Seeds from M82 (accession LA3475) were kindly provided by the Tomato Genetics Resource Centre (TGRC) (http://tgrc.ucdavis.edu/). In 2016, tomato plants were grown in an experimental field located in Acerra (Naples, Italy) according to a completely randomized block design with three replicates (10 plants/replicate). Fruits were collected at three developmental stages (GR: mature green, BR: breaker, RR: red ripe). Epicarp and flesh from 20 fruits per plant for each ripening stage were separated and collected. Samples were chopped, ground in liquid nitrogen by a blender (FRI150, Fimar) to a fine powder and kept at −80 °C until they are used.
Primer design, RNA extraction and Real-Time PCR amplification of candidate genes
Primer pairs were designed by using the online tool available at https://eu.idtdna.com/scitools/Applications/RealTimePCR. Oligo specificity was checked by using the tool “in silico PCR” (https://solgenomics.net/tools/in_silico_pcr) coupled with the database “tomato genome cDNA iTAG release 2.4”. This tool confirmed that none of the primers had matches with other members of the nsLTP gene family. Total RNA was extracted using the TRIzol® reagent (Invitrogen, Carlsbad, CA, USA) in combination with the RNase-free DNaseSet (Invitrogen, Carlsbad, CA, USA Madison, WI, USA) as reported by the manufacturer. Total RNA (1 μg) was reverse transcribed using the Transcriptor High Fidelity cDNA Synthesis Kit (Roche) and cDNA was stored at −20 °C until RT-PCR analysis. Afterwards, 1 μL of the cDNA diluited 1:10 was mixed with 12.5 μL SYBR Green PCR master mix (AppliedBiosystems, Warrington, UK) and 5 pmol each of the forward and reverse primers (see Supplementary Table S6) in a final volume of 25 μL. The reaction was carried out by the 7900HT Fast-Real Time PCR System (Applied Biosystems, Warrington, UK). The amplification program included the following steps: 2 min at 50 °C, 10 min at 95 °C, 0.15 min at 95 °C and 60 °C for 1 min for 40 cycles, followed by the thermal denaturing step (0.15 min at 95 °C, 0.15 min at 60 °C, 0.15 min at 95 °C) to obtain the dissociation curves in order to verify the amplification specificity. The elongation factor 1-α (Solyc06g005060) was used as reference. All reactions were run in triplicate for each biological replicate. Comparison of RNA expression was obtained by a comparative CT method (∆∆CT) and the relative expression was quantified and expressed according to RQ calculated as 2−∆∆CT, where ∆∆CT = (CT RNA target − CT reference RNA) − (CT calibrator − CT reference RNA).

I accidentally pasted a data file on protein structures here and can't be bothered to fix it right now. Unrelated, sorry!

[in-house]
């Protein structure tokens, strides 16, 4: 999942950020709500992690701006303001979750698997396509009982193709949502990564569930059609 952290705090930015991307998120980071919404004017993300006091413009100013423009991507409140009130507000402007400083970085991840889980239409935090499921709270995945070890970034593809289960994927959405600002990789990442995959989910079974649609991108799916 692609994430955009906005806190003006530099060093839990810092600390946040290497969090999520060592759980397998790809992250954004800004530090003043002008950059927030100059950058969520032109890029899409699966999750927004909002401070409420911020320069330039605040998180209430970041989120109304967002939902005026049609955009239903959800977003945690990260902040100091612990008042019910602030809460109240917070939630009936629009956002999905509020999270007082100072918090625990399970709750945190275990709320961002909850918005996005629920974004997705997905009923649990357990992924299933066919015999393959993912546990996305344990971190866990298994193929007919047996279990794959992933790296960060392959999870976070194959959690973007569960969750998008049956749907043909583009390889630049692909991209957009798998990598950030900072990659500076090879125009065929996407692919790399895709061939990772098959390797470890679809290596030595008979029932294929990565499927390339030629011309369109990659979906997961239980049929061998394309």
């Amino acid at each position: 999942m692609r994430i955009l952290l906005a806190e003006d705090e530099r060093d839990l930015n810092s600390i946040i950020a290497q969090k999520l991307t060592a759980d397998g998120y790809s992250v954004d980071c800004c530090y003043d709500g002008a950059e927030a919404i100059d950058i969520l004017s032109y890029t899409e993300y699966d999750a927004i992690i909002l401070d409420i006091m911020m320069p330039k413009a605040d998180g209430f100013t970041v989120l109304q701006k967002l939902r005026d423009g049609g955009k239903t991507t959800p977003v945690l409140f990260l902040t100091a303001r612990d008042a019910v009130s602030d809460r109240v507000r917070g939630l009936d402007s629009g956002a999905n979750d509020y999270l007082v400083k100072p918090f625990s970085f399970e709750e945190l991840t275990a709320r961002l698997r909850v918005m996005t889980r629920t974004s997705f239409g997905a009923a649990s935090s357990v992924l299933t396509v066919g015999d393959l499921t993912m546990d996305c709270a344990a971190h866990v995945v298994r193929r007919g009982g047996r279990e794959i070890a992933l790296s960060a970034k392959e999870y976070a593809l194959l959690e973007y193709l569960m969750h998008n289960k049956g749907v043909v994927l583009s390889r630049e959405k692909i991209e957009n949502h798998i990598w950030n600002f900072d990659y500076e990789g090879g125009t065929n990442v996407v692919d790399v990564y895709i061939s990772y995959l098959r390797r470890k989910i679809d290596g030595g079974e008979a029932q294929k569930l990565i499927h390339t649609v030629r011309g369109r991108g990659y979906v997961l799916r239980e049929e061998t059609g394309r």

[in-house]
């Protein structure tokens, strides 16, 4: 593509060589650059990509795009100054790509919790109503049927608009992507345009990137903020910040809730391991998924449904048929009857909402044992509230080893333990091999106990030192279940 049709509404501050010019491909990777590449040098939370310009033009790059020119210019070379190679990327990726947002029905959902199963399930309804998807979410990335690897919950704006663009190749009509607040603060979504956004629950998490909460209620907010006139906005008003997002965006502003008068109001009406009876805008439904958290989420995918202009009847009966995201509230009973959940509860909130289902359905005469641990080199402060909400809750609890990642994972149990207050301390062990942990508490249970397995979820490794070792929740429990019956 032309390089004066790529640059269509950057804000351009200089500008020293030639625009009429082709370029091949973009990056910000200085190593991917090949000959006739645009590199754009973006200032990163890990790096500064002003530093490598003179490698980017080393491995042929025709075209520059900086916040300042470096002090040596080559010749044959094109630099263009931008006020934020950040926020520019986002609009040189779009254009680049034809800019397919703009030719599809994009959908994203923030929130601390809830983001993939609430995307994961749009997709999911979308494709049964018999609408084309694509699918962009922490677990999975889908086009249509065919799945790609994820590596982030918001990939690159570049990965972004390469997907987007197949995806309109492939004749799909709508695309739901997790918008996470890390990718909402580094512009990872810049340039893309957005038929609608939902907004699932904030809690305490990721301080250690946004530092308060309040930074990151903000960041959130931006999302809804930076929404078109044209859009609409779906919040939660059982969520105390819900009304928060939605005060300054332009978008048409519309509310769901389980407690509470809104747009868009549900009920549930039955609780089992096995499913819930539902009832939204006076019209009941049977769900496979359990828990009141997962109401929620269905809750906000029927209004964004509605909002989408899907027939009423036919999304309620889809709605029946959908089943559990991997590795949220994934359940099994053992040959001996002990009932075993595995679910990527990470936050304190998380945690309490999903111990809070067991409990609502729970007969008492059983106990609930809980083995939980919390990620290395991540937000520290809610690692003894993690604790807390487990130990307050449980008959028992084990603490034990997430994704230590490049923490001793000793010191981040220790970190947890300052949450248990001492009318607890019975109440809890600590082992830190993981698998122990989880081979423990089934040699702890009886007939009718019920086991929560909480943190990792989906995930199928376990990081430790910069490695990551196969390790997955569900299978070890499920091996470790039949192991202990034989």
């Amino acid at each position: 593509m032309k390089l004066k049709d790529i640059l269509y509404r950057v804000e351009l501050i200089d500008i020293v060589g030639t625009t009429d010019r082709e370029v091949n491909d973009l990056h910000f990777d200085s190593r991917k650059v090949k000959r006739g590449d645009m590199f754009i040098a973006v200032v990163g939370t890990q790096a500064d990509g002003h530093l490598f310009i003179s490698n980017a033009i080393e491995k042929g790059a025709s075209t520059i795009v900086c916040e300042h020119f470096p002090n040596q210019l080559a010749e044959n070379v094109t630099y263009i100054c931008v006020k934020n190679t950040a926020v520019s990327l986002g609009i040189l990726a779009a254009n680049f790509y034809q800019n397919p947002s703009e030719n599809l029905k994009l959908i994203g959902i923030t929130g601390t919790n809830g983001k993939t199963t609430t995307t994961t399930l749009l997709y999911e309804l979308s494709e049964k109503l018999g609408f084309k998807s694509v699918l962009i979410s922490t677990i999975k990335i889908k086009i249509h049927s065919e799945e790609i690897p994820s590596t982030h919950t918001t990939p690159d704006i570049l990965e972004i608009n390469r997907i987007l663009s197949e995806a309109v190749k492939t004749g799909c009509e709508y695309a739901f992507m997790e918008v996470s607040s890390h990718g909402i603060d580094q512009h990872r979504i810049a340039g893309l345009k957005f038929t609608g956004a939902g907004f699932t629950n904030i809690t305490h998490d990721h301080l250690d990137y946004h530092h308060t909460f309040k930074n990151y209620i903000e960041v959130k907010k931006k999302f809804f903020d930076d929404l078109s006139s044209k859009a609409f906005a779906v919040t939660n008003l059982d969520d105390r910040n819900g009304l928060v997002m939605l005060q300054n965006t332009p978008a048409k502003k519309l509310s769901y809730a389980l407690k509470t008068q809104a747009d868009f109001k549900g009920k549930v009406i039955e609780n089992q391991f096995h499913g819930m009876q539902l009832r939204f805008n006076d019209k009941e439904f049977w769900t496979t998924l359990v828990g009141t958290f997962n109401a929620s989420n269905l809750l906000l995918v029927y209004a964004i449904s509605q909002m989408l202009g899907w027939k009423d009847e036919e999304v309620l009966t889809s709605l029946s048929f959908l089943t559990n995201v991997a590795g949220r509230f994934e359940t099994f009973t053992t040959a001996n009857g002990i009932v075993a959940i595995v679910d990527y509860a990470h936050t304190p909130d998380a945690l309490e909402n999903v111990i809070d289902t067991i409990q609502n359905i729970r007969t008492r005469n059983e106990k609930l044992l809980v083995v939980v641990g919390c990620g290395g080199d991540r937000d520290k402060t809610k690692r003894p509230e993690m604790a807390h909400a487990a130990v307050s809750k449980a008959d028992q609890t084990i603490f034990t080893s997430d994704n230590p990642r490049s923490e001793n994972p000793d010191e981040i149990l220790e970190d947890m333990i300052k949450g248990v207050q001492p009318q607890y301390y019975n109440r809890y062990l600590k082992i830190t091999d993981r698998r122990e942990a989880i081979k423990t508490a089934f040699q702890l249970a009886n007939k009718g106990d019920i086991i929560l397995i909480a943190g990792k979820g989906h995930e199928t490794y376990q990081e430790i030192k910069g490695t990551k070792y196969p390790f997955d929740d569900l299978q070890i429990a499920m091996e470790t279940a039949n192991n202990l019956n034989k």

The amplification of a single locus and the presence of a PCR product of the expected size was also verified by gel electrophoresis.
Cloning, expression and purification of recombinant Sola I 3
After retro-transcription and amplification of total RNA from the epicarp of tomato fruits, the cDNA was amplified by PCR using the following site-specific primers:
F: 5′- CGCGCGCCATGGGCTCACTGAGCTGC - 3′
R: 5′- CGCGGCGGCCGCCTGGACCGTTGAGCAATCAG - 3′
NcoI and NotI restriction sites were included in the forward and reverse primer, respectively to clone the fragment into pETM13 vector (a kind gift from EMBL, Heidelberg) and the generated plasmid was verified by appropriate digestion with restriction enzymes and sequencing. Optimized expression of the recombinant protein free of the signal peptide was obtained in E. coli BL21 (DE3) cells in LB (Luria-Bertani) medium. The expression of Sola l 3 was induced by adding 0.5 mM IPTG (Isopropyl β-D-1-thiogalactopyranoside) at OD600 of 0.6 and making a further growth for 1 h at 37 °C. Cells were harvested by centrifugation (20 min at 4 °C at 3756 g) and resuspended in lysis buffer (10 mM Bis-Tris, 10 mM imidazole, 500 mM NaCl, pH 6.0), in presence of 1 mM phenylmethanesulfonyl fluoride, 5 mg/ml DNaseI, 0.1 mg/ml lysozyme and 1X protease inhibitors (Sigma-Aldrich, Milan, Italy). After sonication on ice and centrifugation, the supernatant was loaded onto a 1 ml His Trap FF column (GE Healthcare, Milan, Italy). The purification was performed by stepwise elution by FPLC, according to manufacturer’s instruction (GE Healthcare, Milan, Italy). After elution, Sola l 3 was dialyzed in 20 mM sodium phosphate, 100 mM NaCl, pH 6.8 and purified by means of a Superdex 75 10/300 GL size exclusion chromatography column (GE Healthcare, Milan, Italy), in 20 mM sodium phosphate, 100 mM NaCl, 10% glycerol, pH 6.8. Protein purity was assessed by SDS-PAGE on a 17.5% gel loading the sample under reducing and non-reducing conditions, using Biorad Precision Plus Protein All Blue Standards (10–250 kDa) as molecular mass marker.